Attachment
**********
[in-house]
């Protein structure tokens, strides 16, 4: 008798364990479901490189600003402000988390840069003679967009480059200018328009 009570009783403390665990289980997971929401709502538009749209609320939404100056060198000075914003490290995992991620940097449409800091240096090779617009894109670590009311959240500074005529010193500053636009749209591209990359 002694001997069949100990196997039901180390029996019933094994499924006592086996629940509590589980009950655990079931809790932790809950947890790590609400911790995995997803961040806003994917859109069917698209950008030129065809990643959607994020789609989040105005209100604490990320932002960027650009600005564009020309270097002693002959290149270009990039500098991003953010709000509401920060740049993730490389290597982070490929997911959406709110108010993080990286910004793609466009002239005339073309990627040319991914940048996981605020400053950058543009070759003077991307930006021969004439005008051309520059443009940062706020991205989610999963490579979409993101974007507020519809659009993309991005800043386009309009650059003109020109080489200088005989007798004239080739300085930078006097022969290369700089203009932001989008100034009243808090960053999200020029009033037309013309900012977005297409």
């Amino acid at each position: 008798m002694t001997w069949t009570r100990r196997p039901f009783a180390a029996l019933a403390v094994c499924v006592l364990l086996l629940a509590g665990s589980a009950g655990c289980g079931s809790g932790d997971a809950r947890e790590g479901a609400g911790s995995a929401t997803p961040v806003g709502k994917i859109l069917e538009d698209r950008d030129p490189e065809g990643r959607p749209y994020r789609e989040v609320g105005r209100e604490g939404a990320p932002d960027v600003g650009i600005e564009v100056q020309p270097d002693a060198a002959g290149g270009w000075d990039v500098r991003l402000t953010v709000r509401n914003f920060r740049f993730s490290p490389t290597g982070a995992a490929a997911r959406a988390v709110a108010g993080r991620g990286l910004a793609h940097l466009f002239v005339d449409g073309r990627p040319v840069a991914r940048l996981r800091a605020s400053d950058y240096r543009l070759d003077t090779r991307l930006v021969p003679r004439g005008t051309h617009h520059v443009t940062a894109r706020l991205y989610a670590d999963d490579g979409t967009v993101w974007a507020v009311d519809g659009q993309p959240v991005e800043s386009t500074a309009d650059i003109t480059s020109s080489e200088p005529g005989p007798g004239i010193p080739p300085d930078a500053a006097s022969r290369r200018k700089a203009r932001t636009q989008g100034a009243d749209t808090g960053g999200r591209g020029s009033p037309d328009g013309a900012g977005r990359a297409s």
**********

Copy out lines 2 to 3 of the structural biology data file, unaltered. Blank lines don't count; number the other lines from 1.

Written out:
């Protein structure tokens, strides 16, 4: 008798364990479901490189600003402000988390840069003679967009480059200018328009 009570009783403390665990289980997971929401709502538009749209609320939404100056060198000075914003490290995992991620940097449409800091240096090779617009894109670590009311959240500074005529010193500053636009749209591209990359 002694001997069949100990196997039901180390029996019933094994499924006592086996629940509590589980009950655990079931809790932790809950947890790590609400911790995995997803961040806003994917859109069917698209950008030129065809990643959607994020789609989040105005209100604490990320932002960027650009600005564009020309270097002693002959290149270009990039500098991003953010709000509401920060740049993730490389290597982070490929997911959406709110108010993080990286910004793609466009002239005339073309990627040319991914940048996981605020400053950058543009070759003077991307930006021969004439005008051309520059443009940062706020991205989610999963490579979409993101974007507020519809659009993309991005800043386009309009650059003109020109080489200088005989007798004239080739300085930078006097022969290369700089203009932001989008100034009243808090960053999200020029009033037309013309900012977005297409």
């Amino acid at each position: 008798m002694t001997w069949t009570r100990r196997p039901f009783a180390a029996l019933a403390v094994c499924v006592l364990l086996l629940a509590g665990s589980a009950g655990c289980g079931s809790g932790d997971a809950r947890e790590g479901a609400g911790s995995a929401t997803p961040v806003g709502k994917i859109l069917e538009d698209r950008d030129p490189e065809g990643r959607p749209y994020r789609e989040v609320g105005r209100e604490g939404a990320p932002d960027v600003g650009i600005e564009v100056q020309p270097d002693a060198a002959g290149g270009w000075d990039v500098r991003l402000t953010v709000r509401n914003f920060r740049f993730s490290p490389t290597g982070a995992a490929a997911r959406a988390v709110a108010g993080r991620g990286l910004a793609h940097l466009f002239v005339d449409g073309r990627p040319v840069a991914r940048l996981r800091a605020s400053d950058y240096r543009l070759d003077t090779r991307l930006v021969p003679r004439g005008t051309h617009h520059v443009t940062a894109r706020l991205y989610a670590d999963d490579g979409t967009v993101w974007a507020v009311d519809g659009q993309p959240v991005e800043s386009t500074a309009d650059i003109t480059s020109s080489e200088p005529g005989p007798g004239i010193p080739p300085d930078a500053a006097s022969r290369r200018k700089a203009r932001t636009q989008g100034a009243d749209t808090g960053g999200r591209g020029s009033p037309d328009g013309a900012g977005r990359a297409s």